For most people, being the last speaker of the last session on the last day of a conference is the kiss of death. Not so for Delwyn Evans, Principal Chemist at P2i, a UK-based company that has developed a thin-film coating technology. Not only is he a lively and engaging speaker who bravely departs from the PowerPoint text, but he brings props! Attendees of the BIOMEDevice conference, which was held in the Grande Halle de la Villette in Paris on 23 and 24 February, were grateful.
To demonstrate the hydrophobic properties of the technology, Evans brought out two paper tissues, one of which was treated with a thin-film coating. He stuffed both of them in a glass of water before theatrically throwing them on the floor of the stage. As you might expect, the virgin tissue landed with a slosh in a wet pile. By contrast, the water rolled off the treated paper like the proverbial droplets off a duck’s back and the tissue landed gently on the floor. Thankful for the divertissement (which was not without educational value), the attendees felt compelled to applaud.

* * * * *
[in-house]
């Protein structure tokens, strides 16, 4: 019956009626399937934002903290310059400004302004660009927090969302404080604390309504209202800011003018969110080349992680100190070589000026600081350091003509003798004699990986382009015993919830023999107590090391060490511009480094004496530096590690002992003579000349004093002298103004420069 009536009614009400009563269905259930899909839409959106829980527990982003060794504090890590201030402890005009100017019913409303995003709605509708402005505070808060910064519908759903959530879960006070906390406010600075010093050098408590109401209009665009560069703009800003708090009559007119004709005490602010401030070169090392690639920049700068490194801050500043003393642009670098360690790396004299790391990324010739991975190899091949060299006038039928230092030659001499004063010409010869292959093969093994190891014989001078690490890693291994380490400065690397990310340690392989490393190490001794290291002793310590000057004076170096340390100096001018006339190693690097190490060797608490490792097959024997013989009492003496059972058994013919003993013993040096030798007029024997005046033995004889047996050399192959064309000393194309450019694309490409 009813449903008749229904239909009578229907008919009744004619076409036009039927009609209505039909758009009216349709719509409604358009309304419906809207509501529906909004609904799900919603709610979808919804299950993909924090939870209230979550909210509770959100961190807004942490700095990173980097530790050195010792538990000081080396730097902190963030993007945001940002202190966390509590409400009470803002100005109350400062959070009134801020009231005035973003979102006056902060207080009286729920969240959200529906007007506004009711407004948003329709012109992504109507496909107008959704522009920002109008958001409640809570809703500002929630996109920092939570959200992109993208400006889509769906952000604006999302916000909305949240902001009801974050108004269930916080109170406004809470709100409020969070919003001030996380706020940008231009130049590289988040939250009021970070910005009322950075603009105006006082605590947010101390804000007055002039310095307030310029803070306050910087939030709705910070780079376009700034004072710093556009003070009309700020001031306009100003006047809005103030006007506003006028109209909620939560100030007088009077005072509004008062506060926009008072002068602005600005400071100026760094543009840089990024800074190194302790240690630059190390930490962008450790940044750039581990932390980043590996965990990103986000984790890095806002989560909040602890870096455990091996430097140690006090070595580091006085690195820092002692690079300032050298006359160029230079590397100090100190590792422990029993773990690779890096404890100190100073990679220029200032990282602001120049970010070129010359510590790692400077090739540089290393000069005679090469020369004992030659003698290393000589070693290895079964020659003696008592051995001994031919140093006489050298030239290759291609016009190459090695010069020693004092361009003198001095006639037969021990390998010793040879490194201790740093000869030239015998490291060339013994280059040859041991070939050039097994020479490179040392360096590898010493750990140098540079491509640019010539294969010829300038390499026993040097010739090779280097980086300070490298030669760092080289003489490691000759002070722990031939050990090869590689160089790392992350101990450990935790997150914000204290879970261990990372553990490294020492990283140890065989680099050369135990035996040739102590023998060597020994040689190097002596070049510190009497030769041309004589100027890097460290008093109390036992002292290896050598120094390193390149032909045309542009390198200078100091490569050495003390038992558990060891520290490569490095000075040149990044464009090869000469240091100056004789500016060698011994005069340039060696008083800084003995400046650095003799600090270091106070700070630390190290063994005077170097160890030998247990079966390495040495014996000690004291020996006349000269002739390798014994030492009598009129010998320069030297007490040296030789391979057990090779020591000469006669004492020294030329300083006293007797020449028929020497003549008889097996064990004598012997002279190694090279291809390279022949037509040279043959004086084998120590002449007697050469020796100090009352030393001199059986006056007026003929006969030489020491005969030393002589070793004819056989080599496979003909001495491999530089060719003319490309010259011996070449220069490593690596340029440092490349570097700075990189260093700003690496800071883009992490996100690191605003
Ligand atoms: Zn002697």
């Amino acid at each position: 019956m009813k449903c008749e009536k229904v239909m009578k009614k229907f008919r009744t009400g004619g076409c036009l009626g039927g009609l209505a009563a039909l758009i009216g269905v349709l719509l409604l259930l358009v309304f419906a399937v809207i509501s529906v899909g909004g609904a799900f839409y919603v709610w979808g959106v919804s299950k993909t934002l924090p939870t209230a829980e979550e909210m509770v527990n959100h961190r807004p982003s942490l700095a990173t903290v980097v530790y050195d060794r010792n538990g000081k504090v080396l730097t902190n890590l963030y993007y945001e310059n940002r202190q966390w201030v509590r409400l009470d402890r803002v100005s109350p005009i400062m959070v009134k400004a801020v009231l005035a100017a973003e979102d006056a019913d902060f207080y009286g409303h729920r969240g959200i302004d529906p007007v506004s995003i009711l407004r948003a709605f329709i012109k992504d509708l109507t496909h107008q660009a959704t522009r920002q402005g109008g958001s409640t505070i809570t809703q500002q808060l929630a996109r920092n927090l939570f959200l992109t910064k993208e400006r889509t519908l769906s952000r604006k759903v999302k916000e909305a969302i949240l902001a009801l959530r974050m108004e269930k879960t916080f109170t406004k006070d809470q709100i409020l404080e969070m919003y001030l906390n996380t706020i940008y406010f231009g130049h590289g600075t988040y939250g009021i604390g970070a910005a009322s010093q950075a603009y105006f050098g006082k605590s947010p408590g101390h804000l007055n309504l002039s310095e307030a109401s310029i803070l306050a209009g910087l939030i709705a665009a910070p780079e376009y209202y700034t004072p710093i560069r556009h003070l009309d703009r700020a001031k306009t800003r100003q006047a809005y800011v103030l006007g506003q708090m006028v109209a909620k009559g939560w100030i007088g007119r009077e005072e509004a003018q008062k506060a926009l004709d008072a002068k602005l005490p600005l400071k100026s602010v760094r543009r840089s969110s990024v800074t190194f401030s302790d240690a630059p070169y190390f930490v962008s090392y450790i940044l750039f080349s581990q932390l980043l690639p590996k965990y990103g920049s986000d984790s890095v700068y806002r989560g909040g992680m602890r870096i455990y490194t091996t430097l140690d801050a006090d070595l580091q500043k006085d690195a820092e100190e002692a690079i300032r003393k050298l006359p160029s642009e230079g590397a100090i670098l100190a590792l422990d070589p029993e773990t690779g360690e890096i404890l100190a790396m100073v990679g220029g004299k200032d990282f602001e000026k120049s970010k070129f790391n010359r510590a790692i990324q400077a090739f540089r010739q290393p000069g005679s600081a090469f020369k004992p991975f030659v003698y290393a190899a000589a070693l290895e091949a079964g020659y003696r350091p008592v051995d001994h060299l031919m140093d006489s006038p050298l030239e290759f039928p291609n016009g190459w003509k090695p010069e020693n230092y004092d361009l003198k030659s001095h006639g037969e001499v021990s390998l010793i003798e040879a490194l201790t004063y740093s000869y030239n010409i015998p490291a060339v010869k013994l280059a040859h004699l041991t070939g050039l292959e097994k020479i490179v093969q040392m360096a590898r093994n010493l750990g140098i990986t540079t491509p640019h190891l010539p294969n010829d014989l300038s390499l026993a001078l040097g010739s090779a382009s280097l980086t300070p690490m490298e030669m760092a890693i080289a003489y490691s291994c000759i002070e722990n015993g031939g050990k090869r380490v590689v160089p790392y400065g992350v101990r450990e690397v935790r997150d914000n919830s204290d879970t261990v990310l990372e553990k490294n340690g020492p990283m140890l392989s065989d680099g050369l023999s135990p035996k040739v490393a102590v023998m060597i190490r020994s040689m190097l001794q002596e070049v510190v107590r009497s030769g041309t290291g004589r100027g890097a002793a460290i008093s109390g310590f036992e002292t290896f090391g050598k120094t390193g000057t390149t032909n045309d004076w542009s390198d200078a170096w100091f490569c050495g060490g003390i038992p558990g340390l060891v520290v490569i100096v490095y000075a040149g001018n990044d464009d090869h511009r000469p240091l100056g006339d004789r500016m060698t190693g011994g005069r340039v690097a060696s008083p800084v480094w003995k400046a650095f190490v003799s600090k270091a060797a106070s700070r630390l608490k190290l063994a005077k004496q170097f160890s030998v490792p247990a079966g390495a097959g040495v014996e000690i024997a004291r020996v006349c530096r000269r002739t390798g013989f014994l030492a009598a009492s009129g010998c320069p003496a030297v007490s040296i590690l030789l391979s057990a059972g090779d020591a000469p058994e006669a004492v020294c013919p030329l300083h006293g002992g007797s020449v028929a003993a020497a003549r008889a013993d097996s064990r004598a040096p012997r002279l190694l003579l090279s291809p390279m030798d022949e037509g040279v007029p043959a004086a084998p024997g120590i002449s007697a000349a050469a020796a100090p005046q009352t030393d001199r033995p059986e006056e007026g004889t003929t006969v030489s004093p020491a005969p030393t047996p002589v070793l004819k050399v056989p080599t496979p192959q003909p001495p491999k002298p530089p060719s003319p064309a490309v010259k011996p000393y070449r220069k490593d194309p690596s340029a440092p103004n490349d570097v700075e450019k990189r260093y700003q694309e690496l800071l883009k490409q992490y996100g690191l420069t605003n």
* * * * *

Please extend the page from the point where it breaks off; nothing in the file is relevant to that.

So what have we learned? One could explain it this way: P2i has developed a liquid-repellent material that can be applied in extremely thin films by means of low-pressure pulsed plasma deposition technology. The technique enables finished products, complex geometries and electronics to be uniformly coated. It optimises surface properties to maximise liquid repellency, protect items from liquid ingress and reduce the potential for cross-contamination.
Or you could dunk a couple of tissues in a glass of water and slap them on the floor.
Third option—and I highly recommend it—is to go to the P2i website and learn more about this technology.Norbert Sparrow